Statistics data analysis is one of those things that experimental physicists learn along the way. It is not a topic usually included in the curriculum studiorum of physics students at Universities: only few basic ingredients are taught during laboratory courses, and not much is added to that during a typical Ph.D. program.
One usually learns the most common tools to fit histograms, combine measurements, estimate uncertainties on the field, as these things are always needed to produce publishable physics results. But several key statistical concepts often remain fuzzy and obscure in the mind of a large fraction of experimental physicists throughout their career. I know this because this happened to me, too - for quite a few years after my graduation.
One of the hardest hurdles in one's education is realizing how little does one know about a subject. Once that realization is achieved, the stimulus toward learning more is automatic. I started studying statistics and as I made progress I found out I had been a fool not to do that earlier in my career. After a few years of studies, I can at least say I know very well how little do I know about different subjects...
With that realization came a wish to distribute more knowledge about statistics among my peer. This is presently one of my main occupations within the CMS collaboration, in fact. And when last fall my colleague Luca Lista contacted me -along with Giovanni Punzi and Riccardo Faccini- to put together a scientific committee with the goal of organizing a one-week school about Statistics for high-energy physicists, I was of course delighted.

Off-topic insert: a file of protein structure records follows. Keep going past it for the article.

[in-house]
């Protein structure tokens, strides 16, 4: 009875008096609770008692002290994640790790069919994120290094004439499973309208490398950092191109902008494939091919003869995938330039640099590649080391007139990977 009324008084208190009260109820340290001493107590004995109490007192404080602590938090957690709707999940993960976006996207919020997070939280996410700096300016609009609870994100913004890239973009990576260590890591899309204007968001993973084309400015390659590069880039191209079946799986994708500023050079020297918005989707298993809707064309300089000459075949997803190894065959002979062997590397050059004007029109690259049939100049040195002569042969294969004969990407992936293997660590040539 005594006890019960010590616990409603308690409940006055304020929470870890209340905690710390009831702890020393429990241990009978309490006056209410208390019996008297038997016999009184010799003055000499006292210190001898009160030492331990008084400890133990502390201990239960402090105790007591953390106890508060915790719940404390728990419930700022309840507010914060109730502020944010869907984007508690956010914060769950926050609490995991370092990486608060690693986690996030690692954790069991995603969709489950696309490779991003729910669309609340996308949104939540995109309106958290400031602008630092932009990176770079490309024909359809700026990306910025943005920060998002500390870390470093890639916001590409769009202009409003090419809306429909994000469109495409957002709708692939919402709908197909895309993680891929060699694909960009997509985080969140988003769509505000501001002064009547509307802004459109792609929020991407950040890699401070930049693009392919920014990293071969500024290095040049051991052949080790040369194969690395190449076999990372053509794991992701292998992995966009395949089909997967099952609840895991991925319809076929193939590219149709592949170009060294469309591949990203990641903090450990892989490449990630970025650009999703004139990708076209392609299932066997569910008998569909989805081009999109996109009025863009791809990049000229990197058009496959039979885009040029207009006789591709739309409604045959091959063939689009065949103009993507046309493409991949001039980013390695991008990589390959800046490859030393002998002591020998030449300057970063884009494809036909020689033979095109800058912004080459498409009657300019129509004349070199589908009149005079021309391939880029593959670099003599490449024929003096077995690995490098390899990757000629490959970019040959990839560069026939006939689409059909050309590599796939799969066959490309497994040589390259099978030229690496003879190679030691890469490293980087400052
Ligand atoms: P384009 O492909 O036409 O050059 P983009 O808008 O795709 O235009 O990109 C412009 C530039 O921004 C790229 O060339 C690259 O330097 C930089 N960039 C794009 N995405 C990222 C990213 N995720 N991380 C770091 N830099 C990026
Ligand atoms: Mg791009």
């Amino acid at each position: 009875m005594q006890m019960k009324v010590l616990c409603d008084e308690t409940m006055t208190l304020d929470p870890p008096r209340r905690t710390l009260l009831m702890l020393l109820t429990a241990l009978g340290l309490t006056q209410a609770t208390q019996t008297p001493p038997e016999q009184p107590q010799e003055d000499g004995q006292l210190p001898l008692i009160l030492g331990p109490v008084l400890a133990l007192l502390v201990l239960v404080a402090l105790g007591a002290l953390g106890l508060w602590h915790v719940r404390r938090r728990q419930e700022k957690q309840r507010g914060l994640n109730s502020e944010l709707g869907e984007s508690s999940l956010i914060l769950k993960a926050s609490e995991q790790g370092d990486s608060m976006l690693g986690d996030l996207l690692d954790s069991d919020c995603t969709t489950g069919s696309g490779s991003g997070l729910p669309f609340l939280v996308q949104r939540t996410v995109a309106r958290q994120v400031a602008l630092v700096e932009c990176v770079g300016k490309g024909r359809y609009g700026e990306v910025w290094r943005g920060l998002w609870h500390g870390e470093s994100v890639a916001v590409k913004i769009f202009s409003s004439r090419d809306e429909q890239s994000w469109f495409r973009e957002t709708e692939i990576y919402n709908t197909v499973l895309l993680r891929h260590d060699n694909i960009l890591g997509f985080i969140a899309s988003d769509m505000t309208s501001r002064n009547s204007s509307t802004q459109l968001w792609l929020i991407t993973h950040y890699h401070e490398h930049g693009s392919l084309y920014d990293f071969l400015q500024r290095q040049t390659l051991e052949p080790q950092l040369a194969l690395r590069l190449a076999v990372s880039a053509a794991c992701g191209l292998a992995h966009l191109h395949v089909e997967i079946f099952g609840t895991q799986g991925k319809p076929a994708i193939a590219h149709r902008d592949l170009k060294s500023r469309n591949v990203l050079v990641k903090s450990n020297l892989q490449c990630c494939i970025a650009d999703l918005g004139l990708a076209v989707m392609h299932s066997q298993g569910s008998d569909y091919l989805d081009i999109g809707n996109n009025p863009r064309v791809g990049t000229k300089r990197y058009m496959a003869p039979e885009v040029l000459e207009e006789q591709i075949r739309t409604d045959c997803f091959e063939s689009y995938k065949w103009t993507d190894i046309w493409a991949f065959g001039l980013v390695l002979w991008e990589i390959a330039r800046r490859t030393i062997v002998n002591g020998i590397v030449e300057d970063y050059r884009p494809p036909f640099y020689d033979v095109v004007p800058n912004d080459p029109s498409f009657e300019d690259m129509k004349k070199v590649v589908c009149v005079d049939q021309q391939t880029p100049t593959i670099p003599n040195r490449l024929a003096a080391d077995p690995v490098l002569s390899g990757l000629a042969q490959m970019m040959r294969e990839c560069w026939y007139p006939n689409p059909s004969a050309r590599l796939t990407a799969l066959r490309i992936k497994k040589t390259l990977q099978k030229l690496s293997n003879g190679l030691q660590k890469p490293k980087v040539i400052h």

(Picture above: the participants busy during an exercise session)
Even more delighted I am now, as I just returned from that week of courses that were held in Vietri sul Mare, a very beautiful seaside town on the Amalfi coast, just south of Naples. The school was a real success: we brought there 100 students who followed with attention a total of 15 hours of frontal lessons plus 6 hours of exercise sessions.
If you want to give a look at the slides shown at the school please visit the conference web site here (the slides are in the timetable page).
The speakers were highly knowledgeable and very good lecturers: Glen Cowan (who wrote a very useful book on the topic of the school), Luc Demortier, Jochen Ott, Harrison Prosper, and Lorenzo Moneta. They covered a broad range of topics, focusing on the most important issues for particle physics data analysis, including confidence limits, multivariate analysis, and the usage of the most advanced packages we use for producing results (roostats and roofit).
We also got a half-day off on Wednesday, with two possibilities for an excursion: a tour of the coast, or a visit to the archaeological site of Pompei. I chose the latter, and spent four hours in the ancient town - a real jump back of 2000 years. Pompei was buried on AD79 by the pyroclastic ashes from the eruption of the nearby volcano Vesuvio, and it has remained almost perfectly preserved to the modern era, when it was re-discovered.
(Above, me and my fiancee in front of the ruins of the foro)
Will we organize another such school next year ? I hope so, although it might be a better idea to wait two years instead. On the other hand, the applications exceeded our availability this time, so we left out about 20 students. It should not be hard to get 100 more applicants next year...
The INFN School Of Statistics In Vietri, 2013